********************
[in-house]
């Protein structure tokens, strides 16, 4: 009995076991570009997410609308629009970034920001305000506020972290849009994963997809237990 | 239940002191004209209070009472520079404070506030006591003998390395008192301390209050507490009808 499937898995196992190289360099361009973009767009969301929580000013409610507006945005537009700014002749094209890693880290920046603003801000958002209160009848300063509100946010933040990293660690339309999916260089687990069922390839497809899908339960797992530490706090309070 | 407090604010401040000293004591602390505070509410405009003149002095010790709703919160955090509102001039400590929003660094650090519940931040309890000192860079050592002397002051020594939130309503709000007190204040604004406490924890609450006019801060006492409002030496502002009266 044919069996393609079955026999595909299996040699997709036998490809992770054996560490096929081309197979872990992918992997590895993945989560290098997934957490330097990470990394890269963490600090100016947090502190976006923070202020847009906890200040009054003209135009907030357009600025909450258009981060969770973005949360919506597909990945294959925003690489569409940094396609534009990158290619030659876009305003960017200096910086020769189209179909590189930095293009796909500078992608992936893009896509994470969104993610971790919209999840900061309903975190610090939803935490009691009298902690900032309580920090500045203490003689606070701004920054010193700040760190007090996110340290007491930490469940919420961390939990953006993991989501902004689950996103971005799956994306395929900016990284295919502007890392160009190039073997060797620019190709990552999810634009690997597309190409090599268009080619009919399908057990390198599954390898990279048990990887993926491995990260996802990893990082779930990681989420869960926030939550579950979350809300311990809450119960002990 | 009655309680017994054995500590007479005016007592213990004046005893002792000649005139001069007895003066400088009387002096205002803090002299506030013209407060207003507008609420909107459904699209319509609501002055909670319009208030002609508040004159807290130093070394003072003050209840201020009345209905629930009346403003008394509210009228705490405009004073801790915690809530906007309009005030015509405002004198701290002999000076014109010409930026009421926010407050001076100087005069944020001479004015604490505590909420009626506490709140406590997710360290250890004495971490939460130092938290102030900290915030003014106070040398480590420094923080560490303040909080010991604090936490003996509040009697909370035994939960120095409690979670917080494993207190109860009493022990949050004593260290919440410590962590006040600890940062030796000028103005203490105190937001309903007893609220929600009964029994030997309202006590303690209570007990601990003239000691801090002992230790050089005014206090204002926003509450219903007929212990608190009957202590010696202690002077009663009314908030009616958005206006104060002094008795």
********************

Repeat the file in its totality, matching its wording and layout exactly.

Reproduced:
[in-house]
């Protein structure tokens, strides 16, 4: 009995076991570009997410609308629009970034920001305000506020972290849009994963997809237990 | 239940002191004209209070009472520079404070506030006591003998390395008192301390209050507490009808 499937898995196992190289360099361009973009767009969301929580000013409610507006945005537009700014002749094209890693880290920046603003801000958002209160009848300063509100946010933040990293660690339309999916260089687990069922390839497809899908339960797992530490706090309070 | 407090604010401040000293004591602390505070509410405009003149002095010790709703919160955090509102001039400590929003660094650090519940931040309890000192860079050592002397002051020594939130309503709000007190204040604004406490924890609450006019801060006492409002030496502002009266 044919069996393609079955026999595909299996040699997709036998490809992770054996560490096929081309197979872990992918992997590895993945989560290098997934957490330097990470990394890269963490600090100016947090502190976006923070202020847009906890200040009054003209135009907030357009600025909450258009981060969770973005949360919506597909990945294959925003690489569409940094396609534009990158290619030659876009305003960017200096910086020769189209179909590189930095293009796909500078992608992936893009896509994470969104993610971790919209999840900061309903975190610090939803935490009691009298902690900032309580920090500045203490003689606070701004920054010193700040760190007090996110340290007491930490469940919420961390939990953006993991989501902004689950996103971005799956994306395929900016990284295919502007890392160009190039073997060797620019190709990552999810634009690997597309190409090599268009080619009919399908057990390198599954390898990279048990990887993926491995990260996802990893990082779930990681989420869960926030939550579950979350809300311990809450119960002990 | 009655309680017994054995500590007479005016007592213990004046005893002792000649005139001069007895003066400088009387002096205002803090002299506030013209407060207003507008609420909107459904699209319509609501002055909670319009208030002609508040004159807290130093070394003072003050209840201020009345209905629930009346403003008394509210009228705490405009004073801790915690809530906007309009005030015509405002004198701290002999000076014109010409930026009421926010407050001076100087005069944020001479004015604490505590909420009626506490709140406590997710360290250890004495971490939460130092938290102030900290915030003014106070040398480590420094923080560490303040909080010991604090936490003996509040009697909370035994939960120095409690979670917080494993207190109860009493022990949050004593260290919440410590962590006040600890940062030796000028103005203490105190937001309903007893609220929600009964029994030997309202006590303690209570007990601990003239000691801090002992230790050089005014206090204002926003509450219903007929212990608190009957202590010696202690002077009663009314908030009616958005206006104060002094008795």